Friday, October 17, 2008

I, MONSTER (1971)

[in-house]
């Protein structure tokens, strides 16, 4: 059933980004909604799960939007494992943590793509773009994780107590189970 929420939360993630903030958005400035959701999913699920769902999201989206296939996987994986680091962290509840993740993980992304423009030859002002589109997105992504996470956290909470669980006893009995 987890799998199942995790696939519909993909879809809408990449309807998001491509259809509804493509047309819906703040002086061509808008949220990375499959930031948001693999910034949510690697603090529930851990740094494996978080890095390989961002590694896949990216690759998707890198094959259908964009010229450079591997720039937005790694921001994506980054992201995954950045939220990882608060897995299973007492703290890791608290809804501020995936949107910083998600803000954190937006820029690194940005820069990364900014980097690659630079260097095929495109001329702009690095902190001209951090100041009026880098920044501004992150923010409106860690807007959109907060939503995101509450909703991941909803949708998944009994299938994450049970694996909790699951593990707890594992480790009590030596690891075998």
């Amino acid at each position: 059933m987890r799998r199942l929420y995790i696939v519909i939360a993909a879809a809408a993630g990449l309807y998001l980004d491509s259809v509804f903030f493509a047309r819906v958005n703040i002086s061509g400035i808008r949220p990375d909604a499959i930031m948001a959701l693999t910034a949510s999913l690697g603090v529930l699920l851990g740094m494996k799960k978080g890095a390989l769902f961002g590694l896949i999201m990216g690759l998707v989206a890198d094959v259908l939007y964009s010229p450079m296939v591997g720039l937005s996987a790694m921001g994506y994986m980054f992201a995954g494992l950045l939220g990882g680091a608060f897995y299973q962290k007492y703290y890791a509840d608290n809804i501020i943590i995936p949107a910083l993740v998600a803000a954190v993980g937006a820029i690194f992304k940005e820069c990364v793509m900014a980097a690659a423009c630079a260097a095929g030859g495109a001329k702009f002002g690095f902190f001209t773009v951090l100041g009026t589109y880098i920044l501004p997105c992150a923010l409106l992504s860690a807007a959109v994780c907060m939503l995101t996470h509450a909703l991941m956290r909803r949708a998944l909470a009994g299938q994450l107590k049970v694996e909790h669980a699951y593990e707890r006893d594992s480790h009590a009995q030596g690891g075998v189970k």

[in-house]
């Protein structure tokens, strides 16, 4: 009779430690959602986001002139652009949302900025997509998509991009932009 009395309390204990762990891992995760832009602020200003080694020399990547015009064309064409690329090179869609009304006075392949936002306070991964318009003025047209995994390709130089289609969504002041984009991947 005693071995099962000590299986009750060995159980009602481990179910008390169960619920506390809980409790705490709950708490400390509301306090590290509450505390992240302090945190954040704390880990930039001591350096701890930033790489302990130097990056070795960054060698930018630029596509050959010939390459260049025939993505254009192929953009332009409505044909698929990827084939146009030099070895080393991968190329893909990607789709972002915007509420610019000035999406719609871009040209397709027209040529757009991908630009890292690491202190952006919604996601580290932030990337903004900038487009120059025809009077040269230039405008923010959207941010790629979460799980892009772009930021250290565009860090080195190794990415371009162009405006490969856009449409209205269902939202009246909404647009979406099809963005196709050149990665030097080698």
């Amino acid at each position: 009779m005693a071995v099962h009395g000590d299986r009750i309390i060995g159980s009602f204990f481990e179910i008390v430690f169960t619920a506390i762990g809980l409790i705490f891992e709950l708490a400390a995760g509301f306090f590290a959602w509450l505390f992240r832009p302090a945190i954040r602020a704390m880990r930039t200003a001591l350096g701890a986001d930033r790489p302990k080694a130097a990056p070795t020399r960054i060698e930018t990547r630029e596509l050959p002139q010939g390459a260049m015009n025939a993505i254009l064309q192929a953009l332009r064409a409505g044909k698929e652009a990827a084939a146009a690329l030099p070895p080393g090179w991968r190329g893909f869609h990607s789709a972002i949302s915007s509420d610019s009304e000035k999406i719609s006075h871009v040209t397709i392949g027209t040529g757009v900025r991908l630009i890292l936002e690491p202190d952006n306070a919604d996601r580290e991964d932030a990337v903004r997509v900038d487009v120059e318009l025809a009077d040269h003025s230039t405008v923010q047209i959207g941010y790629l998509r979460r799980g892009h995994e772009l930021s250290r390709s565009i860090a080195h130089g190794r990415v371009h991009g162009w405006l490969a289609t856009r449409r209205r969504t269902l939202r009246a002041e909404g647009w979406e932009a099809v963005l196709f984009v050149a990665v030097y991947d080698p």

In London at the turn of the century, a psychologist (Christopher Lee), an early follower of that Freud fellow, believes that good and evil can be separated in humans and he's come up with a serum to do just that. When he gives it to his gentle cat, it goes wild and he has to kill it. He gives it to a young female patient to help her shed her inhibitions and she indeed does that, as well as shed her clothes. Soon he decides to restrict experimentation to himself; at first, the serum gives him a silly grin and makes his smash a beaker (and he thinks about slicing off a mouse's head). Later he grows big teeth and strolls around town committing petty crimes. At first, he always returns to normal, but soon his bestial self begins to take control; after he kills a whore, he vows not to continue the injections, but his transformations happen anyway, and his looks get uglier and more primitive. His friend (Peter Cushing) soon figures what's happening, leading to the predictable climax. Not quite "Dr. Jekyll and Mr. Hyde," produced not quite by Hammer but by their chief rival in British horror, Amicus. Actually, as most critics point out, this version, which gives the main characters the names of Marlowe and Blake rather than Jekyll and Hyde, is more faithful to the Stevenson story than most other film adaptations. The Freud connection is interesting, and Lee is OK, but otherwise the film is unremarkable, looking quite B-ish in execution and visually unexciting. Search out the excellent 1931 version with Fredric March which has not been equaled (and since it's on a disc with the lesser 1941 Spencer Tracy film, you might as well watch that one, too.) [DVD]

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